Woods: It wasn't a must eagle, but it was an important hole. At Augusta you have to take advantage of the par-5s.
After a good drive Woods smokes a three-wood to within 10 feet.
Laird: It was definitely the most electric crowd I've ever seen. When [Woods] holed the eagle putt on 8, it was probably the loudest I've heard a crowd. The explosion of noise was unbelievable.
Ogilvy: You know what was really cool? Across the course you could hear when they posted the eagle on the leader boards. Down by 11, over at 13, then 15. One roar after another. Not for a golf shot but for the changing of the leader board.
McIlroy is all too aware of the cheers, and their meaning.
McIlroy: A big mistake I made was thinking too much about what everybody else was doing instead of concentrating on myself. In situations like that you can't let your mind wander.
When McIlroy makes a sloppy bogey from the middle of the 5th fairway, Woods is tied for the lead of the 75th Masters. He maintains his share by pouring in a 25-footer to save par on the 9th hole. Woods shoots a front-nine 31, one off the tournament record.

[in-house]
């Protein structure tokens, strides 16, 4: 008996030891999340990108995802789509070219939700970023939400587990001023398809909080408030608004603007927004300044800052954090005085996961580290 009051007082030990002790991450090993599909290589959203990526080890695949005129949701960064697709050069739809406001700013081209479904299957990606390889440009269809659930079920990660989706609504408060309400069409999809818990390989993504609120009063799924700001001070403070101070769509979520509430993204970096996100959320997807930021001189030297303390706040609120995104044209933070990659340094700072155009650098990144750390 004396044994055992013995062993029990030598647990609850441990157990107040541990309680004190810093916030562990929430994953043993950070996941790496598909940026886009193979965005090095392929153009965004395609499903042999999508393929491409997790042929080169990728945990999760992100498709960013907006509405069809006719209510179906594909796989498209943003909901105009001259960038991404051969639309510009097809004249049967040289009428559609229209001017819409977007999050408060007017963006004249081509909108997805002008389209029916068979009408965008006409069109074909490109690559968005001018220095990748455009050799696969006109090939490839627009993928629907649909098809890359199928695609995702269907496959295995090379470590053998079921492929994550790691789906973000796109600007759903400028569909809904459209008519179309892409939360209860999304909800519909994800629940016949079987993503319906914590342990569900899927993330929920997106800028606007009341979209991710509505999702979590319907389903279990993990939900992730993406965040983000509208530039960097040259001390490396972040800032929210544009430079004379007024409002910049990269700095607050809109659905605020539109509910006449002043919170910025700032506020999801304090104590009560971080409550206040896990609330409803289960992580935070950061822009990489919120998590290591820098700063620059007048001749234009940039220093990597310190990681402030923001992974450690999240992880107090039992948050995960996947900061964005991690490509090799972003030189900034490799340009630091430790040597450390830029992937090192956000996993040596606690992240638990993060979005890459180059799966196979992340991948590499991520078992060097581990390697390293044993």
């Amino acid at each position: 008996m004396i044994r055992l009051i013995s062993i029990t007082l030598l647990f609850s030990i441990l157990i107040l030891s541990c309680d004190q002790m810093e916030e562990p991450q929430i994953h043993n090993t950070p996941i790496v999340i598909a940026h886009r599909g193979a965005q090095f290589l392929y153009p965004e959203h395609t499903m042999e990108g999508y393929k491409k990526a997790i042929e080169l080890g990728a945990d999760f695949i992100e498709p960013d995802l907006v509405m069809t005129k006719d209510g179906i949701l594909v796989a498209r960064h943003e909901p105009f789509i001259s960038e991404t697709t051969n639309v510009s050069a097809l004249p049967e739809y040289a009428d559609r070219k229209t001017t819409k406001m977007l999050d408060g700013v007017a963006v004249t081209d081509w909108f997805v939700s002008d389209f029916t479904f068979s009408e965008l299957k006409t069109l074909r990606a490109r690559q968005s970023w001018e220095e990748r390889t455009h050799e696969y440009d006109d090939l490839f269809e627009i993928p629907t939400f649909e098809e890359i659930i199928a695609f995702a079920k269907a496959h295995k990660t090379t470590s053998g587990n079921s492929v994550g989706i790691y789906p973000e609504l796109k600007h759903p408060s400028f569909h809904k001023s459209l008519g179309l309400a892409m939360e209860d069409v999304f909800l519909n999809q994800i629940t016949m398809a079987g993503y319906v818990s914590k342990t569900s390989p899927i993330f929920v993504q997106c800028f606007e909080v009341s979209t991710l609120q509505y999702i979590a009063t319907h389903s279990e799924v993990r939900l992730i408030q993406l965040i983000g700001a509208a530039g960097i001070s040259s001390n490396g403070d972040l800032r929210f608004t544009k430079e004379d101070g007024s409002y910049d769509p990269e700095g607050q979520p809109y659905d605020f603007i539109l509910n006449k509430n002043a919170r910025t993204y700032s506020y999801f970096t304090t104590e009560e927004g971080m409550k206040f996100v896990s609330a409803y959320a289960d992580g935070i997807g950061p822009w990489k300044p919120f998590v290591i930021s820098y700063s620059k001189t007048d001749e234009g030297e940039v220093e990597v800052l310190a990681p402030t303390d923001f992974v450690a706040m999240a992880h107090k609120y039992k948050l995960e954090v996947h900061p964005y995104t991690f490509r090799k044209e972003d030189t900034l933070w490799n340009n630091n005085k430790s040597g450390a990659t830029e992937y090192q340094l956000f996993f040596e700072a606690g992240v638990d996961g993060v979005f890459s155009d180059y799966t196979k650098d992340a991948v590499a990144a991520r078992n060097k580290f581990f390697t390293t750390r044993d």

Ogilvy: There was a feeling of disbelief in the air. Everyone was thinking exactly the same thing: We are witnessing the greatest comeback in golf history.
Laird: Walking from 9 green to 10 tee, there's 30 or 40 yards of a little narrow corridor through the crowd. I've never seen people go so mad at a golf tournament. It was insane.
On the 7th hole McIlroy makes a 15-footer for his first (and last) birdie of the day, regaining sole possession of the lead. But he misses an opportunity at 8; after his second shot takes an unlucky bounce right of the green, he chunks a chip and settles for a disappointing par.